The idea of eating insects really bugs some people. Others, not so much.

Todd Renard, a 36-year-old marketing manager for Solar Connection Inc. in Rochester, started eating insects in 2014. He became interested in "entomophagy," the scientific term for consuming insects, while completing a graduate degree in sustainability.

“I love meat, but unless we start changing our levels of meat consumption, the potential that our grandchildren won’t have access to cost-effective beef is more and more real,” he said. “I eat insects sometimes so we can still have beef.”

Besides being environmentally friendly, Renard said insects are high in protein, contain fiber, and have complex amino acid profiles that include healthy fats.

His insect of choice? Mealworms. He said they're good whole, oven-roasted with a little seasoning, but they also work well diced up and added to rice dishes.

Newsletter signup for email alerts

“My wife definitely prefers the powdered stuff,” he said, “as we can slip it into baked goods and no one could even guess that it was there.”

Renard grows his own mealworms at his home. He describes the process as simple — much easier than raising chickens. All it takes is a bit of wheat bran, some extra carrots, and a little time for sorting them.

Americans often have a negative reaction to the suggestion of eating anything with "worm" in the title.

“The word ‘worm’ has a negative connotation,” Renard said. “That’s stuff fish eat, and we step on them on the sidewalks.” (Mealworms are actually larva of the darkling beetle.)

Cooking with crickets

If you offer guests insects for dinner in the U.S., all you might hear are crickets, but in much of the world, that isn’t the case.

The Food and Agriculture Organization, an agency of the United Nations, reports that insects are frequently eaten in Central America, South America, Asia, Africa and Australia. The FAO has registered at least 1,900 species of edible insects, and suggests that estimates around 2 billion humans eat them.

Todd Renard's homegrown ground mealworm Tuesday, March 2, 2021, at his home in Rochester. (Joe Ahlquist / jahlquist@postbulletin.com)
Todd Renard's homegrown ground mealworm Tuesday, March 2, 2021, at his home in Rochester. (Joe Ahlquist / jahlquist@postbulletin.com)

Little by little, eating insects is becoming more accepted in Minnesota.

Abe Sauer, owner of Old Abe Coffee Shop in Rochester, experimented with selling Rice Krispies bars with roasted crickets mixed in from his trike before his brick-and-mortar location opened. He called the treat “Crickispies.” He purchased crickets from a farm in California. The dish stemmed from his interest in sustainable eating, but he stopped serving the Crickispies in late 2016 as his focus moved to all plant-based fare.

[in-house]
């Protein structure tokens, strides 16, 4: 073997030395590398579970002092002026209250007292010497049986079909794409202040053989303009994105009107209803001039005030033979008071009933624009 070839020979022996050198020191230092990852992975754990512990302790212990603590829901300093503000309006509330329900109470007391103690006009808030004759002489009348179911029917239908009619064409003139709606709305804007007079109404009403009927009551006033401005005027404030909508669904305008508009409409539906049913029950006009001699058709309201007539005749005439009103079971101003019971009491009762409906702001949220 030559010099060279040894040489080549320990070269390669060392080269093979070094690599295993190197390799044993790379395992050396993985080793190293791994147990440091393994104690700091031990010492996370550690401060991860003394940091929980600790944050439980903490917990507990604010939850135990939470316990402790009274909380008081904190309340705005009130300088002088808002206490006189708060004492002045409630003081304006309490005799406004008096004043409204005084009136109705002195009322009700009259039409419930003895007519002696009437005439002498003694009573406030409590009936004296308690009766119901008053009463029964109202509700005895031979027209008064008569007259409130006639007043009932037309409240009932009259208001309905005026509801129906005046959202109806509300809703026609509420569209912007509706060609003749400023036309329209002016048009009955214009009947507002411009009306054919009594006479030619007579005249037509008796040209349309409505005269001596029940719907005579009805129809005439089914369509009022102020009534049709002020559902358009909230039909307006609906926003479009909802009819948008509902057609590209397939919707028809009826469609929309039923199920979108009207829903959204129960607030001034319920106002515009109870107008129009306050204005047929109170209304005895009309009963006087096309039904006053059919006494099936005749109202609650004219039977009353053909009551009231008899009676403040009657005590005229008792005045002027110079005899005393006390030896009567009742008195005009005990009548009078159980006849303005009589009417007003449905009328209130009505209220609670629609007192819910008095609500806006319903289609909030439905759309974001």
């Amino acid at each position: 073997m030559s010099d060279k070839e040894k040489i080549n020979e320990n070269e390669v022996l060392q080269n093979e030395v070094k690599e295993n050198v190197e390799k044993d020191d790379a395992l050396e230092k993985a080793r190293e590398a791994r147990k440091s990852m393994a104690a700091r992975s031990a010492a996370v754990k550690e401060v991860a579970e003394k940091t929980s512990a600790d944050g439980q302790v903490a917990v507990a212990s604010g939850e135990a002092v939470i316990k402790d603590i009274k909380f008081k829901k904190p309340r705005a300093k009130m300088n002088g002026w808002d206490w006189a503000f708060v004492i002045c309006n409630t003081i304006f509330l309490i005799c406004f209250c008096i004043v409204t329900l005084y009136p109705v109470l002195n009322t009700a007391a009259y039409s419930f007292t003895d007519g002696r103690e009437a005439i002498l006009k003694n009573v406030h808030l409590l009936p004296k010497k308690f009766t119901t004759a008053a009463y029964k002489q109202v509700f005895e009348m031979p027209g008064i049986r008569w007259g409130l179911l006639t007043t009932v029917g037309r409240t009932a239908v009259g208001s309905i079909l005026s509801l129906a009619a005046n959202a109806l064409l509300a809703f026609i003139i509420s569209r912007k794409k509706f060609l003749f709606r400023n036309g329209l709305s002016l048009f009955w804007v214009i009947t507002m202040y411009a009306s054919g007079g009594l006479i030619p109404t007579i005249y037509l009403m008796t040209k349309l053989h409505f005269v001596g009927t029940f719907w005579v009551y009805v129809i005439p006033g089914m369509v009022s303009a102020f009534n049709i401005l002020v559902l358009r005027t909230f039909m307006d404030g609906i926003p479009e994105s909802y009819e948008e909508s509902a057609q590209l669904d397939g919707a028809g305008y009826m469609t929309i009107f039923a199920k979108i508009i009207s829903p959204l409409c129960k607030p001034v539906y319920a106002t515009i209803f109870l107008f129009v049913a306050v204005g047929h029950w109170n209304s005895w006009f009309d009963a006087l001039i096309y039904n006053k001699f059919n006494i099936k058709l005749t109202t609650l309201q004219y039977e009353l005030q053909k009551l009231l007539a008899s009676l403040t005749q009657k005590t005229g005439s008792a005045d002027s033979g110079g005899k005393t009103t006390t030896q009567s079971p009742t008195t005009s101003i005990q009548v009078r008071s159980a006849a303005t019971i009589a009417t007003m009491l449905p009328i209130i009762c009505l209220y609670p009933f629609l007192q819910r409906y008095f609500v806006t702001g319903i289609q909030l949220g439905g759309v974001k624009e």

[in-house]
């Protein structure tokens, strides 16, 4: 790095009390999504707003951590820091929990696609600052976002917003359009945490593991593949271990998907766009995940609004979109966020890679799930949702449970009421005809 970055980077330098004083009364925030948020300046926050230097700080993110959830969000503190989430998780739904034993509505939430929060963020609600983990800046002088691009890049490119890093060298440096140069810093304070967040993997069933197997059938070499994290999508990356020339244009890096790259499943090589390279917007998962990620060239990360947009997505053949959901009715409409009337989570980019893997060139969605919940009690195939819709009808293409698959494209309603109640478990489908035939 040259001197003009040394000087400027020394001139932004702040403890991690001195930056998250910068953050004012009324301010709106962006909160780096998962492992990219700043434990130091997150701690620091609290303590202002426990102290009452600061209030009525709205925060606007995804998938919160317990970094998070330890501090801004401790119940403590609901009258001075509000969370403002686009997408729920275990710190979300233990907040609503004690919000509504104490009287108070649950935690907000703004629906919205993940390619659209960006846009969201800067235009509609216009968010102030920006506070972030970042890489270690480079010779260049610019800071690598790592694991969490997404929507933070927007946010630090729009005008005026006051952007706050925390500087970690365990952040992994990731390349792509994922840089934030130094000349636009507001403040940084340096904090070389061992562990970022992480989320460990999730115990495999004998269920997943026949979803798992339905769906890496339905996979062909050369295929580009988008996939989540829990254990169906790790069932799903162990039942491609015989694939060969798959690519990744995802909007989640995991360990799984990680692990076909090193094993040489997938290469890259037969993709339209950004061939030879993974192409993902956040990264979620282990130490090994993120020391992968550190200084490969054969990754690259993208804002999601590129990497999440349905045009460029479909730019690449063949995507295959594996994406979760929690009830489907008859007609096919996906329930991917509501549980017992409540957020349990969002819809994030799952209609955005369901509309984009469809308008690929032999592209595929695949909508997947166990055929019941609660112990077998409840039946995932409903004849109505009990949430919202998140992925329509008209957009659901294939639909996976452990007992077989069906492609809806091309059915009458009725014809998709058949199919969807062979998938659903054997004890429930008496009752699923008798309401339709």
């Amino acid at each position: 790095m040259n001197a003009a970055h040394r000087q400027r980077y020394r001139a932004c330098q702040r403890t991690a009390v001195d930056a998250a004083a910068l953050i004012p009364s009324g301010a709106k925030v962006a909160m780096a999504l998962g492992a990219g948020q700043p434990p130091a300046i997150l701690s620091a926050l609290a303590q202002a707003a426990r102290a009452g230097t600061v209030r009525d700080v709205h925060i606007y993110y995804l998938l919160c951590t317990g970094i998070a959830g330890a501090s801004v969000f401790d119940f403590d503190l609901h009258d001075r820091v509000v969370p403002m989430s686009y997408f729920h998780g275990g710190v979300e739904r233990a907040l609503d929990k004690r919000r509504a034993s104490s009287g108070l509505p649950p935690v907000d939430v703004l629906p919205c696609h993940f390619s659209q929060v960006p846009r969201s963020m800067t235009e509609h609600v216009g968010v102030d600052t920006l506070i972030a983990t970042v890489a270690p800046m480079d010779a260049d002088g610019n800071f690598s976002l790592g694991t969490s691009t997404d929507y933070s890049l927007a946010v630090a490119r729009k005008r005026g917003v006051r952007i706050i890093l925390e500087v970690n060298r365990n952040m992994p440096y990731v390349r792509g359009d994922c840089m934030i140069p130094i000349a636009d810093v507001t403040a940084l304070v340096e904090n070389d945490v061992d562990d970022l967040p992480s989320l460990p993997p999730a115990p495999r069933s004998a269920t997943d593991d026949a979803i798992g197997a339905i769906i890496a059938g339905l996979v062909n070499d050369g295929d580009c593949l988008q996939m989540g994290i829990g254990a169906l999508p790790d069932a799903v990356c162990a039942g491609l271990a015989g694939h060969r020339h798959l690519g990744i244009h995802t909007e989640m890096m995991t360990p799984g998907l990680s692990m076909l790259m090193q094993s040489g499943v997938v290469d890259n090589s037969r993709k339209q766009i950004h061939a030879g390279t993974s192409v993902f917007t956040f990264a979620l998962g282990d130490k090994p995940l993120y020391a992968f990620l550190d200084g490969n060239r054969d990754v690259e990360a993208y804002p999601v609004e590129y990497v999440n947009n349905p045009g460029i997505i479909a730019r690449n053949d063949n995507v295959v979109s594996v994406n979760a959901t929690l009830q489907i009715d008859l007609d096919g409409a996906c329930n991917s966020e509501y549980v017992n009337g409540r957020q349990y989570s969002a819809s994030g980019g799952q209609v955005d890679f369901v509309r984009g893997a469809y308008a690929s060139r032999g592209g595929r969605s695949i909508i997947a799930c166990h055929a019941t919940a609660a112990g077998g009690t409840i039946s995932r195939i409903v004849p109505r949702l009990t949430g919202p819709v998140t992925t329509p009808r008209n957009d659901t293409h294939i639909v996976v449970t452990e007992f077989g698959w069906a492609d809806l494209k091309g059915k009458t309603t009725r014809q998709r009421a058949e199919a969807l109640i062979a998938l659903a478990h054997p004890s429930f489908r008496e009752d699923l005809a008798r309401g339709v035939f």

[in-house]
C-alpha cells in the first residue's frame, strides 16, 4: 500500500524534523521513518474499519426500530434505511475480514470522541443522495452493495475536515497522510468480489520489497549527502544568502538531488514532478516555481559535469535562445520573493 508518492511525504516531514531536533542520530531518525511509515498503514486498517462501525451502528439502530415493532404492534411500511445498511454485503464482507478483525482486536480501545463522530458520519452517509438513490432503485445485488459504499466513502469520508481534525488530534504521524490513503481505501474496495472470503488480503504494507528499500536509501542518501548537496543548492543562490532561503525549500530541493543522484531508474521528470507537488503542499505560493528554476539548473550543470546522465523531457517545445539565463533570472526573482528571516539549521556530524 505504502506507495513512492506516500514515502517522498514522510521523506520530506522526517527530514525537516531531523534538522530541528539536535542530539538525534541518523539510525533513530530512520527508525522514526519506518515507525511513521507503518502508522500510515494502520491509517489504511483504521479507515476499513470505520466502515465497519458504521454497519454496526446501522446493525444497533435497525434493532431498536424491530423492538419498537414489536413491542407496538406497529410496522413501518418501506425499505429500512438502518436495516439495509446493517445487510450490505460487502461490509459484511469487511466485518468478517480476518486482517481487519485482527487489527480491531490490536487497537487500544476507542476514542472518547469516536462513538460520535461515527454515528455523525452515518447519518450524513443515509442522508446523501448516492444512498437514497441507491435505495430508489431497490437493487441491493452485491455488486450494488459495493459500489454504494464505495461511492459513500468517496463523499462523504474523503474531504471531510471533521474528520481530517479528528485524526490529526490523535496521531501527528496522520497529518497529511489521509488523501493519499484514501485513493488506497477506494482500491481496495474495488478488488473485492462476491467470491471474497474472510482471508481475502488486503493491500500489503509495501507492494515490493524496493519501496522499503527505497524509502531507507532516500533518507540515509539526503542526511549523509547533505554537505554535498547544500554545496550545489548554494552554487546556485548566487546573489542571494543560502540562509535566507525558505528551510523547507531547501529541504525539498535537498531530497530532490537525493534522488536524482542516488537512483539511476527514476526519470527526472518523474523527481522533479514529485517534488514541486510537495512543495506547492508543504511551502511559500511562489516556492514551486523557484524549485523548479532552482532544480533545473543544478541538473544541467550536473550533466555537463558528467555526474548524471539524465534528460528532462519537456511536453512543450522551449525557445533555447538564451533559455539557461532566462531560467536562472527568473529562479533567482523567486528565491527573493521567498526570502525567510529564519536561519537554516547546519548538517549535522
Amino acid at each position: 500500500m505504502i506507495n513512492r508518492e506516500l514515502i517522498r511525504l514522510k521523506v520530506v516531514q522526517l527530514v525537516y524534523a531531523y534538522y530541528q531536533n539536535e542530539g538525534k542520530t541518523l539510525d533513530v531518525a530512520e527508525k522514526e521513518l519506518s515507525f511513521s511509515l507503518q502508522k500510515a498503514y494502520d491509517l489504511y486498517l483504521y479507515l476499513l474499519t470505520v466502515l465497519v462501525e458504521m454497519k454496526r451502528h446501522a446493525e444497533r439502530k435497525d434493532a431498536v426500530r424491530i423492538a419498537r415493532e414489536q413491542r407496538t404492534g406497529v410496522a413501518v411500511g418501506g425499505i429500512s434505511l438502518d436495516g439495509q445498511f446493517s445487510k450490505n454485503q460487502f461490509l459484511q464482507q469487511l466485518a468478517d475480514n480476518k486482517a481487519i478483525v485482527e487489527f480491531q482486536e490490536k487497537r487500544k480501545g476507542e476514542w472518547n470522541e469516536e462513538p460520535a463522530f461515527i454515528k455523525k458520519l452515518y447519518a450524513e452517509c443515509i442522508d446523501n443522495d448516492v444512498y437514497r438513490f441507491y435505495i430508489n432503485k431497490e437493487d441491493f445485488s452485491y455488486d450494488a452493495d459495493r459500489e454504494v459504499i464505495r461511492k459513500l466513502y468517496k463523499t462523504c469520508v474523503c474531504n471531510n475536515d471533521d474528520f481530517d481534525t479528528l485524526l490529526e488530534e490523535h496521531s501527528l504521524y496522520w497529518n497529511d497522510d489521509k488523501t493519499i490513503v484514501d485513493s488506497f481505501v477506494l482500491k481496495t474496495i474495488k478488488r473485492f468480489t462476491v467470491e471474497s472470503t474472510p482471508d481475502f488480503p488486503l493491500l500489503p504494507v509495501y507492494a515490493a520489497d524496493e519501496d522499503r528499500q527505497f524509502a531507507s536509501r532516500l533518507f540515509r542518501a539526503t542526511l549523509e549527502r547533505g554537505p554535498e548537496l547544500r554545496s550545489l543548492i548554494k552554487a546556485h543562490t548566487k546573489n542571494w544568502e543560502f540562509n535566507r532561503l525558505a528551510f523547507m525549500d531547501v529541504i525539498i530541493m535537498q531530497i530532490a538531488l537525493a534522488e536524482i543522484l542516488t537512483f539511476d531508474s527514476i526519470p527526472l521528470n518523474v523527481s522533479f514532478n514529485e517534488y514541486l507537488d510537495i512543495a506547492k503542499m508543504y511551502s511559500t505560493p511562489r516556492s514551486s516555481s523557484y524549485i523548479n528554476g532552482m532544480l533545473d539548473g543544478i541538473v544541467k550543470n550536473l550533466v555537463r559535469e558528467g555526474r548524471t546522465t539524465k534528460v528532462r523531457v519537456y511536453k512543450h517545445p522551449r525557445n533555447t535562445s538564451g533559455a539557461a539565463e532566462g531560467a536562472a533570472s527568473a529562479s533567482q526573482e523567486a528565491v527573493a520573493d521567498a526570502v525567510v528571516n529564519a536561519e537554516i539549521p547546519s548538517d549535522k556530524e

“Pretty much everyone who tried it enjoyed the uniqueness,” he said.

The Minneapolis-based Harmony Cricket Farm is the newest addition to the Minnesotan entomophagy community. It joins other businesses like the St. Louis Park-based 3 Cricketeers cricket farm. Harmony Cricket Farm is located in The Good Acre, a food hub in Falcon Heights, and creates baked goods from cricket flour.

Tammy Mann, Harmony Cricket Farm founder and CEO, said her company got its name from the sounds crickets make and the harmony they offer as a sustainable food.

Harmony Cricket Farm Chocolate Chirp Cookies. (Contributed photo by John Sievers)
Harmony Cricket Farm Chocolate Chirp Cookies. (Contributed photo by John Sievers)

She first became interested in eating crickets when she prepared for a triathlon and wanted a food that could support her training.

“I was looking for optimal nutrition, clean ingredients, and something easy on my gut,” she said.

Mann said it takes about 5,000 crickets on average, depending on their size, to make a pound of flour. Using as much cricket flour as possible, she's developed several recipes, such as her “Chocolate Chirp Cookies” and a unique butterscotch cookie with flax and pumpkin seed. She said she experiments daily with new cricket flour recipes.

“I also add it to soups, chili, and scrambled eggs,” she added.

Part of what draws Mann to cricket flour is the way it stacks up nutritionally to beef. For instance, she said crickets contain 60-65% protein, while beef contains 17-40% protein. She also touted the fact that raising crickets uses 12 times less feed and 2,000 times less water than raising beef, while producing 100 times less greenhouse gasses.

(Contributed photo)
(Contributed photo)

Still, the idea of eating insects is tough to swallow for many.

“It’s really hard to get over a lifetime of 'gross' preconditioning,” Renard said.

But the way he sees it, it might become necessary.

“The planet is a finite thing, and there are a lot of people out there … and more coming,” he said. “We can’t all keep eating those cheeseburgers like the dollar menu actually reflects the price.”

Protein with six legs might just be the future for those of us who walk on two.

Some of Todd Renard's protein powder made from mealworm, on the left, and cricket, on the right, Tuesday, March 2, 2021, at his home in Rochester. (Joe Ahlquist / jahlquist@postbulletin.com)
Some of Todd Renard's protein powder made from mealworm, on the left, and cricket, on the right, Tuesday, March 2, 2021, at his home in Rochester. (Joe Ahlquist / jahlquist@postbulletin.com)